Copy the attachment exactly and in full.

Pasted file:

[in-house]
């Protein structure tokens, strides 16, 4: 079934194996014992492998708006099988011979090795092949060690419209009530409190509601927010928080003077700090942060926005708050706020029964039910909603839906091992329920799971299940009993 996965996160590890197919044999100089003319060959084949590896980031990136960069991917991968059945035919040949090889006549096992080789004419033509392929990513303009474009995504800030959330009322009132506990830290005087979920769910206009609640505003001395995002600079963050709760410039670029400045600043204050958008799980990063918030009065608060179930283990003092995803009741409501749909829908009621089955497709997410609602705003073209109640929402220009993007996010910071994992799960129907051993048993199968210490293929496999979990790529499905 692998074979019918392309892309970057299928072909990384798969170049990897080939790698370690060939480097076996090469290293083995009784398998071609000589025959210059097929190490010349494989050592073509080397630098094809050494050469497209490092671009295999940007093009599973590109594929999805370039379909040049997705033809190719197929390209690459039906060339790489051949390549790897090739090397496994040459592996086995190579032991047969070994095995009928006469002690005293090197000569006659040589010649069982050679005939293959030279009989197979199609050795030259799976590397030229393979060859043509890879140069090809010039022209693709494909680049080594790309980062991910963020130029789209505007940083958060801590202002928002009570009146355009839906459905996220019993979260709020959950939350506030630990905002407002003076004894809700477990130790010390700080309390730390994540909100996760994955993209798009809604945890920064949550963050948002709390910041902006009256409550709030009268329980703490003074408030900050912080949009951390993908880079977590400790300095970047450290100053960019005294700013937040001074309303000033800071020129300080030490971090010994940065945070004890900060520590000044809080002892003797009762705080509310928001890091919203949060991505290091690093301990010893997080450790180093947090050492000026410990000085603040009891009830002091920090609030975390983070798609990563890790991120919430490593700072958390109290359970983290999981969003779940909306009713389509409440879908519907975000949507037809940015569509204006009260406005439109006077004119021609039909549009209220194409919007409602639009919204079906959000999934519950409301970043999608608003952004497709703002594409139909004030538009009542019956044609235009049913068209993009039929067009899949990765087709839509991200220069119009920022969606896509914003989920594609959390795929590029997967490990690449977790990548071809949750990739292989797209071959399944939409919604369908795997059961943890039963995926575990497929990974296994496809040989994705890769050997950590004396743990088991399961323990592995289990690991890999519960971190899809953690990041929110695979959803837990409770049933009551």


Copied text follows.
[in-house]
């Protein structure tokens, strides 16, 4: 079934194996014992492998708006099988011979090795092949060690419209009530409190509601927010928080003077700090942060926005708050706020029964039910909603839906091992329920799971299940009993 996965996160590890197919044999100089003319060959084949590896980031990136960069991917991968059945035919040949090889006549096992080789004419033509392929990513303009474009995504800030959330009322009132506990830290005087979920769910206009609640505003001395995002600079963050709760410039670029400045600043204050958008799980990063918030009065608060179930283990003092995803009741409501749909829908009621089955497709997410609602705003073209109640929402220009993007996010910071994992799960129907051993048993199968210490293929496999979990790529499905 692998074979019918392309892309970057299928072909990384798969170049990897080939790698370690060939480097076996090469290293083995009784398998071609000589025959210059097929190490010349494989050592073509080397630098094809050494050469497209490092671009295999940007093009599973590109594929999805370039379909040049997705033809190719197929390209690459039906060339790489051949390549790897090739090397496994040459592996086995190579032991047969070994095995009928006469002690005293090197000569006659040589010649069982050679005939293959030279009989197979199609050795030259799976590397030229393979060859043509890879140069090809010039022209693709494909680049080594790309980062991910963020130029789209505007940083958060801590202002928002009570009146355009839906459905996220019993979260709020959950939350506030630990905002407002003076004894809700477990130790010390700080309390730390994540909100996760994955993209798009809604945890920064949550963050948002709390910041902006009256409550709030009268329980703490003074408030900050912080949009951390993908880079977590400790300095970047450290100053960019005294700013937040001074309303000033800071020129300080030490971090010994940065945070004890900060520590000044809080002892003797009762705080509310928001890091919203949060991505290091690093301990010893997080450790180093947090050492000026410990000085603040009891009830002091920090609030975390983070798609990563890790991120919430490593700072958390109290359970983290999981969003779940909306009713389509409440879908519907975000949507037809940015569509204006009260406005439109006077004119021609039909549009209220194409919007409602639009919204079906959000999934519950409301970043999608608003952004497709703002594409139909004030538009009542019956044609235009049913068209993009039929067009899949990765087709839509991200220069119009920022969606896509914003989920594609959390795929590029997967490990690449977790990548071809949750990739292989797209071959399944939409919604369908795997059961943890039963995926575990497929990974296994496809040989994705890769050997950590004396743990088991399961323990592995289990690991890999519960971190899809953690990041929110695979959803837990409770049933009551």